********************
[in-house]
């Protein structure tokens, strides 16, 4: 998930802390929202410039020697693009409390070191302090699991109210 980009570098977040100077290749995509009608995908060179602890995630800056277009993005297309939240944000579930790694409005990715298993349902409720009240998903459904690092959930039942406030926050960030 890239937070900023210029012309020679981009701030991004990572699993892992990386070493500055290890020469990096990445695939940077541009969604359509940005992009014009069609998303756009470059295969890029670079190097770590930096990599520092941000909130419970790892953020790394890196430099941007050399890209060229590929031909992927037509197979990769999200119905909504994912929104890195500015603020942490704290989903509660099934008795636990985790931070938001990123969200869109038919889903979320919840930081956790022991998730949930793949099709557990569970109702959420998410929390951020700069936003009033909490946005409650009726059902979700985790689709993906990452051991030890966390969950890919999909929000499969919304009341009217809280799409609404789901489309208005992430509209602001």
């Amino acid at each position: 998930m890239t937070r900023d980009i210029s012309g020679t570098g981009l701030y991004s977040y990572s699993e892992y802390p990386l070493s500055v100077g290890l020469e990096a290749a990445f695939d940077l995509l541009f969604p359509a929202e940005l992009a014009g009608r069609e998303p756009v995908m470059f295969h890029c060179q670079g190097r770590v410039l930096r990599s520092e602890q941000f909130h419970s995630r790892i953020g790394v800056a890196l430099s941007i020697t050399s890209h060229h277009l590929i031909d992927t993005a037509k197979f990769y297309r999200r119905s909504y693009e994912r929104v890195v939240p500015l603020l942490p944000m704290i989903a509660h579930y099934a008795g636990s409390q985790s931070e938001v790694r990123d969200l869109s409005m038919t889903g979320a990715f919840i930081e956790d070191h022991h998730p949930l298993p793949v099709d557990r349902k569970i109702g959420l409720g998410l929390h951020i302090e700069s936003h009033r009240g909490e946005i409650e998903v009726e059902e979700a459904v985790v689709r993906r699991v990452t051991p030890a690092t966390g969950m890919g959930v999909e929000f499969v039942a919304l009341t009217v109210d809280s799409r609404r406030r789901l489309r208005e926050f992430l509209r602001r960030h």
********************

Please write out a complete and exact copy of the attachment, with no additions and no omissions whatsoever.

[in-house]
């Protein structure tokens, strides 16, 4: 998930802390929202410039020697693009409390070191302090699991109210 980009570098977040100077290749995509009608995908060179602890995630800056277009993005297309939240944000579930790694409005990715298993349902409720009240998903459904690092959930039942406030926050960030 890239937070900023210029012309020679981009701030991004990572699993892992990386070493500055290890020469990096990445695939940077541009969604359509940005992009014009069609998303756009470059295969890029670079190097770590930096990599520092941000909130419970790892953020790394890196430099941007050399890209060229590929031909992927037509197979990769999200119905909504994912929104890195500015603020942490704290989903509660099934008795636990985790931070938001990123969200869109038919889903979320919840930081956790022991998730949930793949099709557990569970109702959420998410929390951020700069936003009033909490946005409650009726059902979700985790689709993906990452051991030890966390969950890919999909929000499969919304009341009217809280799409609404789901489309208005992430509209602001």
């Amino acid at each position: 998930m890239t937070r900023d980009i210029s012309g020679t570098g981009l701030y991004s977040y990572s699993e892992y802390p990386l070493s500055v100077g290890l020469e990096a290749a990445f695939d940077l995509l541009f969604p359509a929202e940005l992009a014009g009608r069609e998303p756009v995908m470059f295969h890029c060179q670079g190097r770590v410039l930096r990599s520092e602890q941000f909130h419970s995630r790892i953020g790394v800056a890196l430099s941007i020697t050399s890209h060229h277009l590929i031909d992927t993005a037509k197979f990769y297309r999200r119905s909504y693009e994912r929104v890195v939240p500015l603020l942490p944000m704290i989903a509660h579930y099934a008795g636990s409390q985790s931070e938001v790694r990123d969200l869109s409005m038919t889903g979320a990715f919840i930081e956790d070191h022991h998730p949930l298993p793949v099709d557990r349902k569970i109702g959420l409720g998410l929390h951020i302090e700069s936003h009033r009240g909490e946005i409650e998903v009726e059902e979700a459904v985790v689709r993906r699991v990452t051991p030890a690092t966390g969950m890919g959930v999909e929000f499969v039942a919304l009341t009217v109210d809280s799409r609404r406030r789901l489309r208005e926050f992430l509209r602001r960030h």